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Report: Reining in lawsuits would cut deficit
Bolstering what’s likely to be a key health care reform argument from Republicans, Congress’ budget scorekeeper ruled that limiting medical malpractice lawsuits would reduce the federal deficit by $54 billion over 10 years.
The Congressional Budget Office - in an analysis that projects a nearly10-fold increase in savings over its findings last year - said tort reform would cut costs by limiting the use of diagnostic tests and other services health care providers and doctors use to reduce exposure to lawsuits.
In explaining the increase in savings, CBO Director Douglas Elmendorf told lawmakers “recent research has provided additional evidence that lowering the cost of medical malpractice tends to reduce the use of health care services.”
Tort reform has been one of Republicans’ top health care reform proposals, but it hasn’t been embraced by congressional Democrats. President Obama, in his address to a joint session of Congress last month, said he would consider tort reform legislation as part of his health care plan.
“I think that this is an important step in the right direction and these numbers show that this problem deserves more than lip service from policymakers,” said Sen. Orrin G. Hatch, Utah Republican, who requested the analysis.
“Unfortunately, up to now, that has been all the president and his Democratic allies in Congress have been willing to provide on these issues.”
The analysis was not tied to specific legislation, but cited reform ideas such as limiting pain-and-suffering awards to $250,000, limiting punitive damage awards at $500,000, limiting attorneys fees or implementing a one- to three-year statute of limitation.
Such proposals would reduce national health care spending by about 0.5 percent, or $11 billion in 2009. That includes the reduction in malpractice premiums as well as a 0.3 percent reduction in health care services spending from providers ordering procedures out of concern for being sued.
The group found that this year, health care providers will spend about $35 billion on malpractice liability, including premiums and awards.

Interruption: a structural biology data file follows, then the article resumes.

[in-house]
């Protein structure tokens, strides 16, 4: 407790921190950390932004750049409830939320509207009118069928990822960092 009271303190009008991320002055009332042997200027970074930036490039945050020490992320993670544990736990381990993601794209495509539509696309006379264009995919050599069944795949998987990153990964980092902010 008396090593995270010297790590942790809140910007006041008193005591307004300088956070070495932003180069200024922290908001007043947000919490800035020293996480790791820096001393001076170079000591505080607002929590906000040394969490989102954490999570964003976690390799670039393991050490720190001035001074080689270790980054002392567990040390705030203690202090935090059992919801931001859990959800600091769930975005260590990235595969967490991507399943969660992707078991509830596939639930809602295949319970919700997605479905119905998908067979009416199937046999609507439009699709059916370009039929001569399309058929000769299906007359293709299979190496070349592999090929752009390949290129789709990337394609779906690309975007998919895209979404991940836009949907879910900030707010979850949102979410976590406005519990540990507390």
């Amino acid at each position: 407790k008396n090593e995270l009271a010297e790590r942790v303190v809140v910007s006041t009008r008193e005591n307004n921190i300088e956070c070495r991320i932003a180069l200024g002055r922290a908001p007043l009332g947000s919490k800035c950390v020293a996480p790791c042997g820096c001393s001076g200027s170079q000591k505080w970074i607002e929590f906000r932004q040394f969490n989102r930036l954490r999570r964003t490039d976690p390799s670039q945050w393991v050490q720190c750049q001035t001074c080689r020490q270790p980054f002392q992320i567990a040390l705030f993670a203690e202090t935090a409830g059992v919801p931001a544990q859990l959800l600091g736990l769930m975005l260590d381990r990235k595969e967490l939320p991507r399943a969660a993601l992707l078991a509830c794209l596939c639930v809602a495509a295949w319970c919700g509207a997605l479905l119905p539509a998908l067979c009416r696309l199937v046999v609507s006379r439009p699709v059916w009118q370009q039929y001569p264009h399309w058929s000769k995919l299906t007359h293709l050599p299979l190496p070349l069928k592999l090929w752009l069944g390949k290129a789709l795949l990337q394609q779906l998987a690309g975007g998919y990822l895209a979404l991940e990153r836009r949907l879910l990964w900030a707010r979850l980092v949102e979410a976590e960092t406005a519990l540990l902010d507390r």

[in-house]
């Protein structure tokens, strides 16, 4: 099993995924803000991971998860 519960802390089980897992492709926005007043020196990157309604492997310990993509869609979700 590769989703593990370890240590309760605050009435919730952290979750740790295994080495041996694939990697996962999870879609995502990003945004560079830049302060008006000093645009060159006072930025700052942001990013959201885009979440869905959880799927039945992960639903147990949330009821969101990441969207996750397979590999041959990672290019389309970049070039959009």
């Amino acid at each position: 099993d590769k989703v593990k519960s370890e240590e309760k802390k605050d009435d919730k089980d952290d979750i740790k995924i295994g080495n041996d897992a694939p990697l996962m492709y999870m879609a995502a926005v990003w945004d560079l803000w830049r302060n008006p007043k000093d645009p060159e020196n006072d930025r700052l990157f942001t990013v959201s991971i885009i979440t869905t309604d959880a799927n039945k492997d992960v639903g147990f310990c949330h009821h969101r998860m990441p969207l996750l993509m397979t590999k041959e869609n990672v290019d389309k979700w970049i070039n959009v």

The American Association for Justice, a trial lawyers trade group, said the news from CBO shows that there is limited financial gain and much health risk at reforming medical malpractice laws.
The “findings reiterate what we’ve always known, that medical malpractice claims have almost no effect on overall health care spending,” association President Anthony Tarricone said Friday. “Along with the CBO’s numbers and countless other academic assessments, the vast majority of empirical evidence suggests that there are only minuscule savings to be found in reforming our nation’s civil justice system.”
The CBO said there was not enough evidence to determine whether reforming medical malpractice laws, designed to let patients sue for damages resulting from negligent care, would have a negative impact on health outcomes. The group cited studies that showed mix results.
Republicans praised the $54 billion in potential savings.
“Doctors often order tests just to protect themselves from lawsuits, not to treat patients,” said Sen. Charles E. Grassley of Iowa, the top-ranking Republican on the Finance Committee. “The more federal health care programs spend on unnecessary tests, the less money is available for necessary patient care.”
Mr. Grassley also criticized Democrats for not including tort reform in their health reform bills, though any substantial tort plan would likely have to go through the Judiciary Committee, which doesn’t have jurisdiction over health care reform.
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